VWO: Good Diversification At A Low Cost

| About: Vanguard FTSE (VWO)

Summary

The (weighted) average price to earnings ratio of VWO is below the S&P 500.

The dividend yield of VWO is 2.90%, which is above that of S&P 500 proxy SPY.

VWO provides owners with diversification of over 3600 companies based in emerging market economies.

I have made no secret of the fact that we are in the process of transitioning our portfolio allocation such that our portfolio's core will be comprised of mostly passive index investments. We feel there are several advantages to this approach, but the biggest reasons for the transition are:

  1. Greater diversification while achieving tremendous time savings

  2. I don't believe there are enough Great/Amazing companies to build a portfolio around

Our intention is adjust the core of our portfolio to consist of relatively non-correlated assets. With those parameters, we can hold this passive index core year in and year out and only have to rebalance periodically. In the past I have talked about the various ETFs we intend to own. Vanguard's FTSE Emerging Market's ETF (NYSEARCA:VWO) is one of them, and I profile it below.

Emerging market equity investments have struggled over the past few years. Below you can see how VWO has performed over the past 5 years, compared with the S&P 500 (using SPY as a proxy). While the bull market in US equity investments has surged higher, an investment in Vanguard's FTSE Emerging Market ETF would have lost about 28% of its principal (excluding dividends).

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The tremendous disparity in these returns has scared some investors out of investing in emerging markets, but this is the wrong call for our portfolio. Truth be told, I am not saying that every investor should have an allocation to emerging market equities. I won't pretend to know YOUR personal hopes, goals, etc. If, however, you have chosen to include emerging markets as part of the plan for your portfolio, you must be happy with the poor performance of emerging market equities over the past few years. I know I am. Our most recent purchase of VWO shares was at $28.37 per share, but we made earlier purchases at higher levels. We, my wife and I, believe that exposure to emerging markets is an important part of our portfolio, and we have a great deal more money we would like to allocate to this asset class. Lower prices means that we get more for our investment dollar, but more importantly it also means that we are buying more of profits of the underlying businesses with the same investment.

So what do you get when you invest in Vanguard's FTSE Emerging Market's ETF? Well for starters, you gain exposure to more than 3600 stocks scattered throughout emerging market economies. Below is a table from Vanguard's website of the countries with the largest exposure to VWO. The exposure is weighted more heavily toward Chinese companies than I would prefer, but on the whole this fund provides excellent exposure to quite a few different economies. Additionally, being a Vanguard ETF, the fund's expense ratio is very low at 0.15% annually. On their website, Vanguard claims this is lower than 90% of the fund's competitors. The less money an investor shells out in fees, the more of the investment return that investor makes. Over time, those savings compound every year.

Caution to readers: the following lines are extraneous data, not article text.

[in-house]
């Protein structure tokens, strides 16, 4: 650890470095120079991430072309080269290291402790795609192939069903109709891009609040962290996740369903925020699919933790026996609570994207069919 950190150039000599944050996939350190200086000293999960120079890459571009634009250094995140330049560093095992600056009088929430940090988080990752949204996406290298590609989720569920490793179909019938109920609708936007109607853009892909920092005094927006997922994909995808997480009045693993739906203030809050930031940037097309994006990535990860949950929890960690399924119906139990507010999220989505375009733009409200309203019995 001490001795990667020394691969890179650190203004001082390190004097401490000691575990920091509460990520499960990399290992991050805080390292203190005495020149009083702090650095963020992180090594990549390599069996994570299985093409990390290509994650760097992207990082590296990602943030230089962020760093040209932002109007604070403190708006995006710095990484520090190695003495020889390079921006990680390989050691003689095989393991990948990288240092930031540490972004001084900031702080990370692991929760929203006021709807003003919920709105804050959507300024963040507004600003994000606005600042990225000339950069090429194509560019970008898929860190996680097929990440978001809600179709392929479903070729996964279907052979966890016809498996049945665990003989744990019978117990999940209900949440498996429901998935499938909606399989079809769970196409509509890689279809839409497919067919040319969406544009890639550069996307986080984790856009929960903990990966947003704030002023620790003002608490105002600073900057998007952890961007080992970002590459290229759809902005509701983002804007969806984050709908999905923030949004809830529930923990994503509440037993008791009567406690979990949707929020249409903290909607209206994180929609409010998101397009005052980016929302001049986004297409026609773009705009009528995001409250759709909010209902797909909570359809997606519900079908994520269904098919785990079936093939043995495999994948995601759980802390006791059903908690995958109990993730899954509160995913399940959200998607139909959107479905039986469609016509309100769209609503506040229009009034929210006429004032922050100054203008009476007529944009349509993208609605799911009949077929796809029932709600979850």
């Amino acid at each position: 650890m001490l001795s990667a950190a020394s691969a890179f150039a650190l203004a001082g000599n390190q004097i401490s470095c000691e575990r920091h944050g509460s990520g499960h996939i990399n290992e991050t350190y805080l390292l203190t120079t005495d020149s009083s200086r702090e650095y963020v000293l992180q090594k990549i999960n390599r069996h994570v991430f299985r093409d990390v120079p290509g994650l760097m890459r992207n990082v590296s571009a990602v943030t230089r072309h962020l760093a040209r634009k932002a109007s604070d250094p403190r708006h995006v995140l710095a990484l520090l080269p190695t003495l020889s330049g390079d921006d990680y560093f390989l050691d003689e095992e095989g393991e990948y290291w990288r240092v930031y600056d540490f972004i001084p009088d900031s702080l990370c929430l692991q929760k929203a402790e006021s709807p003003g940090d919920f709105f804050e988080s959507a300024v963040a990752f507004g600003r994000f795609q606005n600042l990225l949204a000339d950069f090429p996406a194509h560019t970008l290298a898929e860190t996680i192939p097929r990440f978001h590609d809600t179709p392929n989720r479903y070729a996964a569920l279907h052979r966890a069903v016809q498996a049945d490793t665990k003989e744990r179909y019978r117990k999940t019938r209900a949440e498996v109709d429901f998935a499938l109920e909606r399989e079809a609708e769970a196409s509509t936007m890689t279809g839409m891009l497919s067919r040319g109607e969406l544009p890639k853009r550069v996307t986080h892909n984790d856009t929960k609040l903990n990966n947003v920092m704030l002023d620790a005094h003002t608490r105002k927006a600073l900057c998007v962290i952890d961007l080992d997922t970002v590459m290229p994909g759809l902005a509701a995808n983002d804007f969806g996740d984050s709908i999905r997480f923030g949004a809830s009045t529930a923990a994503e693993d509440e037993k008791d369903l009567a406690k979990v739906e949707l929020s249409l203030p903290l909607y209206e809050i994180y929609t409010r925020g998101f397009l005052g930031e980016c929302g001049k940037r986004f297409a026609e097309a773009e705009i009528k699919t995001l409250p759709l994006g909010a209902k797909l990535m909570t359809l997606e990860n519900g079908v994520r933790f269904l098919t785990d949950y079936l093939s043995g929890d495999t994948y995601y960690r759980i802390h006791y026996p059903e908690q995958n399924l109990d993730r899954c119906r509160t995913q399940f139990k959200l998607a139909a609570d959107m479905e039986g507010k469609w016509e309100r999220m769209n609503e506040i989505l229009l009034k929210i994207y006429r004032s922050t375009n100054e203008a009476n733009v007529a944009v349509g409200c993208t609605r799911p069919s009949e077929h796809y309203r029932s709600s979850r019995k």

Below is a table listing the 10 largest holdings in the ETF. Many of the company names are probably recognizable to you. Many of these companies are considered the "blue chips" of their respective countries. These businesses are some of the largest and best known companies in these markets. It is important for me to know my circle of competence, and I am aware that I do not understand emerging market businesses as well as I do American companies. The transparency of company filings and foreign accounting practices generally keep me from investing in individual companies that are based in emerging market economies. Using a vehicle like Vanguard's FTSE Emerging Markets ETF allows me to gain my desired exposure, while also diversifying away the risk that a few individual companies are fraudulent and corrupt.

Clearly these companies are found across the spectrum of industries. A breakdown of VWO's sector representation can be found below. I am pleased with this diversification because it spreads the risk of industry specific downturns across all industries. It's very convenient to have exposure to such a range of economies, industries, and companies from a single emerging market index ETF.

As discussed earlier, the stocks of many emerging market companies have taken a drubbing over the past few years. According to Vanguard, the average price to earnings ratio of the companies found within Vanguard's FTSE Emerging Markets ETF is 14.8 and the ETF pays out a dividend yield of 2.9%. Those both compare favorably to the S&P 500's (with SPY as a proxy) price to earnings ratio of 16.77 and dividend yield of 2.17%. Most importantly, we are gaining exposure to economies that are growing, and demographic trends ensure these economies will make up a larger portion of global GDP in the future.

Disclosure: Long Vanguard's VWO ETF. This article is for informational purposes only and should not be considered a recommendation for anyone to buy, sell, or hold any equities. I am not a financial professional. The information above is provided by Vanguard.com and Yahoo Finance.

Disclosure: I am/we are long VWO.

I wrote this article myself, and it expresses my own opinions. I am not receiving compensation for it (other than from Seeking Alpha). I have no business relationship with any company whose stock is mentioned in this article.